This was to be the start of the big sail, and we were all quite excited – the day before had been so much better! And the sun was still out!
All thoughts of getting off the boat had gone…and when I mentioned this to my fellow crewmates over half of the people there had also been seriously reconsidering what they were doing there!
Our first new adventure was to go up the mast – the mast was 90 foot high, and we all had to get to the top. When my turn came I had two of the smallest people sweating me up – I really felt sorry for them, but it did not unduly slow me down.
The view from the top was quite outstanding! I did not feel as though I was overly worried about being so high up, when but I was down on the ground I could not seem to undue the harness.
Skippy told me I had probably been holding onto the halyards too hard, and had made my muscles spasm….so I was probably m ore worried than I had thought! Sailing was good – the weather was more appropriate for complete novices, and was light enough for us to undertake many sail changes – and we sailed with the full main sail out and the largest head sail – it was quite noticeable how much quicker we went with the larger sails out-probably my first experience of how the correct sail choice will help the boat sail faster – and thereby by extension how all the hard work of changing sails was worthwhile!
We were split into two watches to help sail through the night. After the evening meal – baked beans and pasties (and they never tasted so good) the watch system started. My watch had the first sleep (from 8 til midnight), and after so much physical exercise I went straight to sleep.
Or at least I would have done, except that as soon as I got into my bunk we tacked (changing direction when heading into the wind, when the bow goes through the wind) and all of a sudden I was no longer leaning against the side of the boat in my bunk but leaning towards the middle of the boat – now usually there is a sheet that ties onto the edges of the bunk keeping you in place, but unfortunately mine was broken – this meant I spent almost all of my 4 hour sleep, lying on the wet Number two Yankee that lived in the honeymoon suite waiting and praying for the next tack. We were awoken at 11.30pm with the offer of a hot cup of coffee – and we still had not tacked again!
My first impression on changing directions was that I had never seen such an impressive display of stars. It transpired that one of our number was an Astro-Physcist and that the previous watch had a very interesting time learning all about the heavens. We were poorly served, with one financial journalist, one chandler, one psychiatric nurse and myself, a hotel agent /valuer.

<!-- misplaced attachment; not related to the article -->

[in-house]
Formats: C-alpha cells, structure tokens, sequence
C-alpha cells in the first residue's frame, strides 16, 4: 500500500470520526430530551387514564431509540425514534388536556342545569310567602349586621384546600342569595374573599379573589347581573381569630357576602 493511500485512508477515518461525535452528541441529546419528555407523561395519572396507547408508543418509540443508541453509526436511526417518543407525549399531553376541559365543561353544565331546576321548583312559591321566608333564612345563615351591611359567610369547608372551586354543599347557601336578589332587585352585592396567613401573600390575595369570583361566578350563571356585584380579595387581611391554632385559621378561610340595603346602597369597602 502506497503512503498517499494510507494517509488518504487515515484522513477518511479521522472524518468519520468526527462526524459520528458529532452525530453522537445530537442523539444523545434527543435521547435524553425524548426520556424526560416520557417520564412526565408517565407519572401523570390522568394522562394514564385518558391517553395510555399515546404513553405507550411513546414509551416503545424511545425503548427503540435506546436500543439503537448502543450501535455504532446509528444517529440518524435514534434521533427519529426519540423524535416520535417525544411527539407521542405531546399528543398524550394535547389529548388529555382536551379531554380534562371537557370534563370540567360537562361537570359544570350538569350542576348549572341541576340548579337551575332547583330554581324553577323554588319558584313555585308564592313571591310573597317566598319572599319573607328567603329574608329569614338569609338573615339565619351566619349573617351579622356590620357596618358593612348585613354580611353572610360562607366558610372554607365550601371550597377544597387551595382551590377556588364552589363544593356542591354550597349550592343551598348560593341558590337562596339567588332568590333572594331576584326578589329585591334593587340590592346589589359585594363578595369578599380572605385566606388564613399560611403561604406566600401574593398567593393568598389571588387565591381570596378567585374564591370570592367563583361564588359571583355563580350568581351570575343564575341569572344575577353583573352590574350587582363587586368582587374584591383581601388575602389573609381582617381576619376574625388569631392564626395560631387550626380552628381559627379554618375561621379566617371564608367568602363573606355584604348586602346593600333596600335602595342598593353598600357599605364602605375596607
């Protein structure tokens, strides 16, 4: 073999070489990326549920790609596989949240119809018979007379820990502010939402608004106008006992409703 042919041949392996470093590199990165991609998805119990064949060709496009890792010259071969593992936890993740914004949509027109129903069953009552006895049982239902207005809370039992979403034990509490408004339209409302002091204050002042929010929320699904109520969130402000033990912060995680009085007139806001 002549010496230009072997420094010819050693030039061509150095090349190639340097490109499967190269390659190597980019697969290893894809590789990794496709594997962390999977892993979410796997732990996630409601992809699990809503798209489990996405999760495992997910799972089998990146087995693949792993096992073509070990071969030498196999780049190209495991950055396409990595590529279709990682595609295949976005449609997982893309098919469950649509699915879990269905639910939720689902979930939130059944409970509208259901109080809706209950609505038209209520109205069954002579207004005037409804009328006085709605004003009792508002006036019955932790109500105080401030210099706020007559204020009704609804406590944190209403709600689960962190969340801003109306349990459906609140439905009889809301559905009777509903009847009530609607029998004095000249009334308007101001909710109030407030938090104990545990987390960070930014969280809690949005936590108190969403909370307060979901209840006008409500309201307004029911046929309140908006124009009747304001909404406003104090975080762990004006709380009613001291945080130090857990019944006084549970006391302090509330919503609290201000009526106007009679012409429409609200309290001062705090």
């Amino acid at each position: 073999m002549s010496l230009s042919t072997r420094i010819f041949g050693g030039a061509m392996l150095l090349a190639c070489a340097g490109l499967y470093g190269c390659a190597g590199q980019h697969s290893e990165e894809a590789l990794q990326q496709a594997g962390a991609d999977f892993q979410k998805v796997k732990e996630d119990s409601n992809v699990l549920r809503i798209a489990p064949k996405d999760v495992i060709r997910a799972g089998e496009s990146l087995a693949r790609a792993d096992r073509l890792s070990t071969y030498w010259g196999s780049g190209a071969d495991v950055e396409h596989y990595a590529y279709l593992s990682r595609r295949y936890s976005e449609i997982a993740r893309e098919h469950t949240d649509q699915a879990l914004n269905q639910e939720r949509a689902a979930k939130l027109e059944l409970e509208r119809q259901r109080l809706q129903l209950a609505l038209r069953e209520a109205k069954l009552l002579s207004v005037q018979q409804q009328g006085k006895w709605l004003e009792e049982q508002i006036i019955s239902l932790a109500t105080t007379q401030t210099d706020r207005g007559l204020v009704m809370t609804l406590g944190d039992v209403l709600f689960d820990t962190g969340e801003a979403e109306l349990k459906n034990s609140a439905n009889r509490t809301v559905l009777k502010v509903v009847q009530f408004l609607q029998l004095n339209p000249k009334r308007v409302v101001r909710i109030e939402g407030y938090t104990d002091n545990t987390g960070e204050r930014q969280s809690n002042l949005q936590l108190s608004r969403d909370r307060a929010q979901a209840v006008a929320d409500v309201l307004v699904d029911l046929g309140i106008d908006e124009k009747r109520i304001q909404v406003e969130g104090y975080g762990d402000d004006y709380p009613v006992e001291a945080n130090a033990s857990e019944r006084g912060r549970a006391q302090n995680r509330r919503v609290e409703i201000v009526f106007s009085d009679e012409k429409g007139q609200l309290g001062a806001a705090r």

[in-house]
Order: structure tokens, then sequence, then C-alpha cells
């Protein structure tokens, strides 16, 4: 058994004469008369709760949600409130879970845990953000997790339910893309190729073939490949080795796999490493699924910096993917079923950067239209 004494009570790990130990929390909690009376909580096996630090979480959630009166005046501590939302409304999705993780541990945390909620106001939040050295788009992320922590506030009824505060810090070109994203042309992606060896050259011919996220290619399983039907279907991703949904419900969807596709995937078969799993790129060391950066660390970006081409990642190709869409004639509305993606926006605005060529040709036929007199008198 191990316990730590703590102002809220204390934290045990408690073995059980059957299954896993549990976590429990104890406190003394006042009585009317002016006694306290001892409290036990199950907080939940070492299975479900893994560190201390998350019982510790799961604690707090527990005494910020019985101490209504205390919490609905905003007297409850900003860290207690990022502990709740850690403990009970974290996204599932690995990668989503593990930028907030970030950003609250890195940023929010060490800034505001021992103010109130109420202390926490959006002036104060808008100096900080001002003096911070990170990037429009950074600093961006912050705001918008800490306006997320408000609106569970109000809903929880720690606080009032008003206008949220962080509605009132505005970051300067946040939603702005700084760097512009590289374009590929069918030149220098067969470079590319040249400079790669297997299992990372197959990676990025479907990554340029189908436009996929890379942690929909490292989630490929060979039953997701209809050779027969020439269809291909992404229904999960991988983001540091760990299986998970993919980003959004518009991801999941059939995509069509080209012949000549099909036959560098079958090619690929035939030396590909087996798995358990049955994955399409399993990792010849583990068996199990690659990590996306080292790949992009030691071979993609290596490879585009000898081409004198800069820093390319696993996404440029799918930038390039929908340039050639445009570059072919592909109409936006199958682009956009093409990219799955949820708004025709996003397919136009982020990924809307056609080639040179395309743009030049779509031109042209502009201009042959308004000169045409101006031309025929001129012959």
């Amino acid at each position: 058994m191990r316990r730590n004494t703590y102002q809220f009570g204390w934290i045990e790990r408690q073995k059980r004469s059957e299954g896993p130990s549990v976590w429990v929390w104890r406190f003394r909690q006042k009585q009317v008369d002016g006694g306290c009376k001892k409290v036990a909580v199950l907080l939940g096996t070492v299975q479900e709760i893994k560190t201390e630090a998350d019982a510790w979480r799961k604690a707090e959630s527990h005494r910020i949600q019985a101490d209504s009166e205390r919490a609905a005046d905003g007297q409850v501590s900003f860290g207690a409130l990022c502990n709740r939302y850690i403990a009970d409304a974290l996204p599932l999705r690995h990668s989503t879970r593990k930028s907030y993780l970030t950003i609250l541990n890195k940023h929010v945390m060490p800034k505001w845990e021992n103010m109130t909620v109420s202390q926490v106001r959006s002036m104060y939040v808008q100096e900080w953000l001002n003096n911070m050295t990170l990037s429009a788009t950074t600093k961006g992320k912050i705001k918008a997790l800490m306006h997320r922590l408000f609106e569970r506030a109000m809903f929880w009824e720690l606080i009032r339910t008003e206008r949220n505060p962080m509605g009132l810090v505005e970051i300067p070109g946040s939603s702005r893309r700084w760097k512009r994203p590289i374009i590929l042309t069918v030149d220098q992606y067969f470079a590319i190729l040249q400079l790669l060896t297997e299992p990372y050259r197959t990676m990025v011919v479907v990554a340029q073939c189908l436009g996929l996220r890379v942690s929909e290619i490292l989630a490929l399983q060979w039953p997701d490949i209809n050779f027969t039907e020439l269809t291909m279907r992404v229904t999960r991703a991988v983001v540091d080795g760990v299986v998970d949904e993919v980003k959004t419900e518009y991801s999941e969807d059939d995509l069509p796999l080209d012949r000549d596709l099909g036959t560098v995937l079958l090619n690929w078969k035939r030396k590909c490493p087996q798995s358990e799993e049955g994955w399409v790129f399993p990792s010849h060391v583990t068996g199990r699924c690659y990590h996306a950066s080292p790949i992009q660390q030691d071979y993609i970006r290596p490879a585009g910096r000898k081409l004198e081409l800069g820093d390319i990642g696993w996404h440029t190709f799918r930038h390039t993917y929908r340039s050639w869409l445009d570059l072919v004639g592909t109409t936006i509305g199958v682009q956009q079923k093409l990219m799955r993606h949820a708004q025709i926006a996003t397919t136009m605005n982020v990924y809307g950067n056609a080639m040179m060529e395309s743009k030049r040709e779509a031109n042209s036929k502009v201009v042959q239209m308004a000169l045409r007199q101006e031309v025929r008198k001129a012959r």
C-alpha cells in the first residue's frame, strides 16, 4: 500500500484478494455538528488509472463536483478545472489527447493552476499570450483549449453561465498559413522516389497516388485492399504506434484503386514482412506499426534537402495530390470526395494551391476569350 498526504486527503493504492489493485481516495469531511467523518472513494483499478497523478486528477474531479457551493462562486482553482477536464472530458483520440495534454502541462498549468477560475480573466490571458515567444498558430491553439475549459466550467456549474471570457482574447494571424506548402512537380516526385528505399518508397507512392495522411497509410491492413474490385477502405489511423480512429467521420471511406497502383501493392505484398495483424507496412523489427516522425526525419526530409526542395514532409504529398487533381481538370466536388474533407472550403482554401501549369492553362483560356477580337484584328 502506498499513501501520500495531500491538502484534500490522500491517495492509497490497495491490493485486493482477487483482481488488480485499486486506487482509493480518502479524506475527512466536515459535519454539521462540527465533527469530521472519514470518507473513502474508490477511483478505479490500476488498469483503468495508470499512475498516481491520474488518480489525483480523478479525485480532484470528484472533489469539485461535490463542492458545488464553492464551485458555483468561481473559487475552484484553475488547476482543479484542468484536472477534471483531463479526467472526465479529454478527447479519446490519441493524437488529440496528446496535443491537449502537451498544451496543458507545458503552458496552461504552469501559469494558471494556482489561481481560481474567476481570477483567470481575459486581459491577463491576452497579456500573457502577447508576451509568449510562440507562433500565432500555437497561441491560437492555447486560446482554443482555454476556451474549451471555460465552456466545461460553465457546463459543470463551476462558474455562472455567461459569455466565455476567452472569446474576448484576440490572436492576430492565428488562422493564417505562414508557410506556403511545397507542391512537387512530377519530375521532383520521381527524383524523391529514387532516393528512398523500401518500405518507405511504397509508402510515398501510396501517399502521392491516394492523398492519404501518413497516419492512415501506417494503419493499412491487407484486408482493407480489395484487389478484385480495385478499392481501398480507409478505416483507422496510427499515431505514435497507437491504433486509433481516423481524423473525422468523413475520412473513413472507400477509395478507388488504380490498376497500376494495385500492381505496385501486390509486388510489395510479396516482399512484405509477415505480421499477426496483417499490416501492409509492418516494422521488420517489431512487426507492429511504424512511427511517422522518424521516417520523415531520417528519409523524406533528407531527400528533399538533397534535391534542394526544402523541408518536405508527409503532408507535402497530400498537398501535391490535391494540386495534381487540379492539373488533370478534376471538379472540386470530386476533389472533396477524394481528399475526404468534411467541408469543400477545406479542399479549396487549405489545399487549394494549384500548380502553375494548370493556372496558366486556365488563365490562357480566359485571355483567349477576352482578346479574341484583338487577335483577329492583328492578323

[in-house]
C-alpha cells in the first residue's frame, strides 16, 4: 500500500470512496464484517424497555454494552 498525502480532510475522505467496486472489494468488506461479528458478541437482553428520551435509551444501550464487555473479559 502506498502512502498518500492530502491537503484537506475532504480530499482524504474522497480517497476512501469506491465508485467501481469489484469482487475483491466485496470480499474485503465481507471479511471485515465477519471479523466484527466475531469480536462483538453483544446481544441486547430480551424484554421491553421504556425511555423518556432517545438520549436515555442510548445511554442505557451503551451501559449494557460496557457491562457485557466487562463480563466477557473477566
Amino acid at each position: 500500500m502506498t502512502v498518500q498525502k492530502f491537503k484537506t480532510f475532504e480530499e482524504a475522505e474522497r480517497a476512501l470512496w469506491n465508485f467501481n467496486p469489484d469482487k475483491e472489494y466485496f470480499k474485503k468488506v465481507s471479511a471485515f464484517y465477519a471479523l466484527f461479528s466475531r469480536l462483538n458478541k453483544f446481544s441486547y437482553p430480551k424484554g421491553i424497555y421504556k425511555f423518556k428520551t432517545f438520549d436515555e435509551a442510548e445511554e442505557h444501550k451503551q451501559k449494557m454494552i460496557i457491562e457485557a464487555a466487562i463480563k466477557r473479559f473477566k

As such instead of talking about stars we just sang songs all night! For almost the whole of our night shift we were alone without Skippy or the first mate – which was an incredible testament to how effective our training had been!
Don’t get me wrong Jim (the first mate) was down in the navigation station listening to every word to ensure we were not being reckless (poor chap had to listen to about five renditions of American Pie!) The other watch had also been showing off and had cooked flap-jacks – they left us a load, as well as the washing up –which was my first job! I was given a “night compass” to see whether we were going to crash with any boats on the horizon.
It worked by taking a reading of the boat on the horizon regularly – if the reading remained constant it suggested we were on the same course as the other boat and would crash if we did not change course. I was also shown how to keep the log – taking notes on position, course direction, wind direction and speed, cloud cover and barometer readings.
This fell to me throughout the shift, as did all the “tea making”, as I felt less comfortable helming (or steering as I called it!) because in the dark I found it difficult to “feel” where the waves were coming from, which made it difficult for me to keep to the correct course!
At one stage I accidentally steered the wrong way, which led to an accidental Gybe. This can be relatively dangerous as it leads the boom to swing across the boat, and if anyone is in the wrong place they can get a nasty knock – or indeed end up in the water. When our shift was up at 4am, I stole one of the other watches bunks – it was headed the right way, although to my concern it was a top bunk – if the boat changed direction once again and the sheet failed as it had on my bunk I was going to have a long fall!